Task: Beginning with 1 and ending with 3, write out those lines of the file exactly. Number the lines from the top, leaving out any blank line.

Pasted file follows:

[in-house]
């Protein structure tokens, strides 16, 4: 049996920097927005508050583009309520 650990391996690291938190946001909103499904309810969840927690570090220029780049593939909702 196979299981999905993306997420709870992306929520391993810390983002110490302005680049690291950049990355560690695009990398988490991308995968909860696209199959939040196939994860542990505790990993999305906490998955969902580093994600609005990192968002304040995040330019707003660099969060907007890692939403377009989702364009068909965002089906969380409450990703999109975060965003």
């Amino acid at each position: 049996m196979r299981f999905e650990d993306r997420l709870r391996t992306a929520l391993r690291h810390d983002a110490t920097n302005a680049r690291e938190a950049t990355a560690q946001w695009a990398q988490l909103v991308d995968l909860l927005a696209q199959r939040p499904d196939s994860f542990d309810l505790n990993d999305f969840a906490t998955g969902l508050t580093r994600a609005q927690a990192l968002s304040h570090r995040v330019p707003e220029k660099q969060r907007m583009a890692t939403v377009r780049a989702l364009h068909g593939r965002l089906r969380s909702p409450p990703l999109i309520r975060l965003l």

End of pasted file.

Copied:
[in-house]
């Protein structure tokens, strides 16, 4: 049996920097927005508050583009309520 650990391996690291938190946001909103499904309810969840927690570090220029780049593939909702 196979299981999905993306997420709870992306929520391993810390983002110490302005680049690291950049990355560690695009990398988490991308995968909860696209199959939040196939994860542990505790990993999305906490998955969902580093994600609005990192968002304040995040330019707003660099969060907007890692939403377009989702364009068909965002089906969380409450990703999109975060965003």
């Amino acid at each position: 049996m196979r299981f999905e650990d993306r997420l709870r391996t992306a929520l391993r690291h810390d983002a110490t920097n302005a680049r690291e938190a950049t990355a560690q946001w695009a990398q988490l909103v991308d995968l909860l927005a696209q199959r939040p499904d196939s994860f542990d309810l505790n990993d999305f969840a906490t998955g969902l508050t580093r994600a609005q927690a990192l968002s304040h570090r995040v330019p707003e220029k660099q969060r907007m583009a890692t939403v377009r780049a989702l364009h068909g593939r965002l089906r969380s909702p409450p990703l999109i309520r975060l965003l």